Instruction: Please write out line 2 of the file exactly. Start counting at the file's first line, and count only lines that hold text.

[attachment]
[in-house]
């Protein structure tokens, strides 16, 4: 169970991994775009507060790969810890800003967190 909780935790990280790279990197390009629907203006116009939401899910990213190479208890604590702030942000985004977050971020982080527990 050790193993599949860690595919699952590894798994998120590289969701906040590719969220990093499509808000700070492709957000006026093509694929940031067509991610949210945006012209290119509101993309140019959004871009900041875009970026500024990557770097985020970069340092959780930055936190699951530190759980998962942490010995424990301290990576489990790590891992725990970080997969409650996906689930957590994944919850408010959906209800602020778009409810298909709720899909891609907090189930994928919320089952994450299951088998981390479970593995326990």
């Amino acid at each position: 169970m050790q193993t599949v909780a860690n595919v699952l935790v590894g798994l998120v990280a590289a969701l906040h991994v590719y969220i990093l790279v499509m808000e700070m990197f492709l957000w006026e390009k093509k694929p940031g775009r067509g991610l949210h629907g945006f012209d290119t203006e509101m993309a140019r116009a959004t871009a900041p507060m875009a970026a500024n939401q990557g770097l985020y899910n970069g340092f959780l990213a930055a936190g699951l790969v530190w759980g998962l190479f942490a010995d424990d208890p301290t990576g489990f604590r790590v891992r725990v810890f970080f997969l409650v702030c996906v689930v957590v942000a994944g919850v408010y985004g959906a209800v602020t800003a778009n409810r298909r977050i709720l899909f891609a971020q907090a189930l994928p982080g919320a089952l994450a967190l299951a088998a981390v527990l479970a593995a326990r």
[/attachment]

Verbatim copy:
């Protein structure tokens, strides 16, 4: 169970991994775009507060790969810890800003967190 909780935790990280790279990197390009629907203006116009939401899910990213190479208890604590702030942000985004977050971020982080527990 050790193993599949860690595919699952590894798994998120590289969701906040590719969220990093499509808000700070492709957000006026093509694929940031067509991610949210945006012209290119509101993309140019959004871009900041875009970026500024990557770097985020970069340092959780930055936190699951530190759980998962942490010995424990301290990576489990790590891992725990970080997969409650996906689930957590994944919850408010959906209800602020778009409810298909709720899909891609907090189930994928919320089952994450299951088998981390479970593995326990």